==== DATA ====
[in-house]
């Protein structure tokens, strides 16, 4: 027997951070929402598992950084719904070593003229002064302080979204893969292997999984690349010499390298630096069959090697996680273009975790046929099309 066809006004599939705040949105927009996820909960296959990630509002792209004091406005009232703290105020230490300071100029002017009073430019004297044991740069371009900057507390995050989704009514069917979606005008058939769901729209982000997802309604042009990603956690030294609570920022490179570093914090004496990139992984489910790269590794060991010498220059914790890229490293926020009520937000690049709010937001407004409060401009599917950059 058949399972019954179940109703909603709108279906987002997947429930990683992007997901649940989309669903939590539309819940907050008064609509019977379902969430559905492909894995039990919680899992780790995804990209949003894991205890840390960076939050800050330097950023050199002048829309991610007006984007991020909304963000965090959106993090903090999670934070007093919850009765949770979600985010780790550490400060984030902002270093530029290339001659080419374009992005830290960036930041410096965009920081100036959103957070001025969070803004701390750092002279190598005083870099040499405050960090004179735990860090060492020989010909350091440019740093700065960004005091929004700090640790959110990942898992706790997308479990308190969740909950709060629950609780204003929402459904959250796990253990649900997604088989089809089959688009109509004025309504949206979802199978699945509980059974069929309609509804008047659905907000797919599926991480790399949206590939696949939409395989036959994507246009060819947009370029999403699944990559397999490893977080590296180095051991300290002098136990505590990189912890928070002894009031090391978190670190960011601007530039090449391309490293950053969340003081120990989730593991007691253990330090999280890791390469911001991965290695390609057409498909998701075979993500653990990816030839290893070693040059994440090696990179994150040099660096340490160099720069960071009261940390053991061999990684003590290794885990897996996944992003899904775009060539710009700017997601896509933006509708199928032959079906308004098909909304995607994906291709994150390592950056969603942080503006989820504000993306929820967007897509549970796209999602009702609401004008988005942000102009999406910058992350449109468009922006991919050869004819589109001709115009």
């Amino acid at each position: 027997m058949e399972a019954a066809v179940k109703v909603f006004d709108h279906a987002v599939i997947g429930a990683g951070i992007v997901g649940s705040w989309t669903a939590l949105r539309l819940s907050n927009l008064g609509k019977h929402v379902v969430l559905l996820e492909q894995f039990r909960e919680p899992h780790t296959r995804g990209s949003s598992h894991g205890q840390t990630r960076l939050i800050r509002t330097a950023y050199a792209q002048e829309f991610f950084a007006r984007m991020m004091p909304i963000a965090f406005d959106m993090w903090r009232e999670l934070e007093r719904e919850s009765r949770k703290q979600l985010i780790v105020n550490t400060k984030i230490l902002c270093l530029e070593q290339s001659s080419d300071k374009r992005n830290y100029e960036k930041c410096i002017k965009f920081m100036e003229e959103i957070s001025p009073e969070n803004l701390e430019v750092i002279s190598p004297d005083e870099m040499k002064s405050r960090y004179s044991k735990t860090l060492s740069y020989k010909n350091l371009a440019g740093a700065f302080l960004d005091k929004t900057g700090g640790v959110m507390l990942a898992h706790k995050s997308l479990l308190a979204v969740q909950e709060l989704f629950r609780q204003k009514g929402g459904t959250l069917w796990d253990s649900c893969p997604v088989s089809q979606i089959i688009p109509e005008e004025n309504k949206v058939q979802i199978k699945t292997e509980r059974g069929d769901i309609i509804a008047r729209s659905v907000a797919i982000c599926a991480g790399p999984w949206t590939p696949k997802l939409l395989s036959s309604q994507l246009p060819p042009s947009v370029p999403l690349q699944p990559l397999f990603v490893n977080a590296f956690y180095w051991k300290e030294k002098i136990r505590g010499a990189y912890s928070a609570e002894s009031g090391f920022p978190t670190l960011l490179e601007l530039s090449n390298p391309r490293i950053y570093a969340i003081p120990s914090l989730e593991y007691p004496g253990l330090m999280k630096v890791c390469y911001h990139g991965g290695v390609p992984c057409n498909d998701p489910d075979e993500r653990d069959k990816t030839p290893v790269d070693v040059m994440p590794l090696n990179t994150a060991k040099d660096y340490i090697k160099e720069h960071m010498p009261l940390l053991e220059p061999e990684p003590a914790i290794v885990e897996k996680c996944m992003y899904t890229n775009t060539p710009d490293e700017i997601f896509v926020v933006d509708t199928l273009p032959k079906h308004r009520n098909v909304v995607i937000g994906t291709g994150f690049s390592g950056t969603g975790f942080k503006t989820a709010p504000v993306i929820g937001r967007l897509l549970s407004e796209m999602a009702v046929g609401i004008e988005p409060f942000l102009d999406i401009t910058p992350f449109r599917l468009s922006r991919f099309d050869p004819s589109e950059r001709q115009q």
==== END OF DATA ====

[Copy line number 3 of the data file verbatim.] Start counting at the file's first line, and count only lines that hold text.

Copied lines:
């Amino acid at each position: 027997m058949e399972a019954a066809v179940k109703v909603f006004d709108h279906a987002v599939i997947g429930a990683g951070i992007v997901g649940s705040w989309t669903a939590l949105r539309l819940s907050n927009l008064g609509k019977h929402v379902v969430l559905l996820e492909q894995f039990r909960e919680p899992h780790t296959r995804g990209s949003s598992h894991g205890q840390t990630r960076l939050i800050r509002t330097a950023y050199a792209q002048e829309f991610f950084a007006r984007m991020m004091p909304i963000a965090f406005d959106m993090w903090r009232e999670l934070e007093r719904e919850s009765r949770k703290q979600l985010i780790v105020n550490t400060k984030i230490l902002c270093l530029e070593q290339s001659s080419d300071k374009r992005n830290y100029e960036k930041c410096i002017k965009f920081m100036e003229e959103i957070s001025p009073e969070n803004l701390e430019v750092i002279s190598p004297d005083e870099m040499k002064s405050r960090y004179s044991k735990t860090l060492s740069y020989k010909n350091l371009a440019g740093a700065f302080l960004d005091k929004t900057g700090g640790v959110m507390l990942a898992h706790k995050s997308l479990l308190a979204v969740q909950e709060l989704f629950r609780q204003k009514g929402g459904t959250l069917w796990d253990s649900c893969p997604v088989s089809q979606i089959i688009p109509e005008e004025n309504k949206v058939q979802i199978k699945t292997e509980r059974g069929d769901i309609i509804a008047r729209s659905v907000a797919i982000c599926a991480g790399p999984w949206t590939p696949k997802l939409l395989s036959s309604q994507l246009p060819p042009s947009v370029p999403l690349q699944p990559l397999f990603v490893n977080a590296f956690y180095w051991k300290e030294k002098i136990r505590g010499a990189y912890s928070a609570e002894s009031g090391f920022p978190t670190l960011l490179e601007l530039s090449n390298p391309r490293i950053y570093a969340i003081p120990s914090l989730e593991y007691p004496g253990l330090m999280k630096v890791c390469y911001h990139g991965g290695v390609p992984c057409n498909d998701p489910d075979e993500r653990d069959k990816t030839p290893v790269d070693v040059m994440p590794l090696n990179t994150a060991k040099d660096y340490i090697k160099e720069h960071m010498p009261l940390l053991e220059p061999e990684p003590a914790i290794v885990e897996k996680c996944m992003y899904t890229n775009t060539p710009d490293e700017i997601f896509v926020v933006d509708t199928l273009p032959k079906h308004r009520n098909v909304v995607i937000g994906t291709g994150f690049s390592g950056t969603g975790f942080k503006t989820a709010p504000v993306i929820g937001r967007l897509l549970s407004e796209m999602a009702v046929g609401i004008e988005p409060f942000l102009d999406i401009t910058p992350f449109r599917l468009s922006r991919f099309d050869p004819s589109e950059r001709q115009q």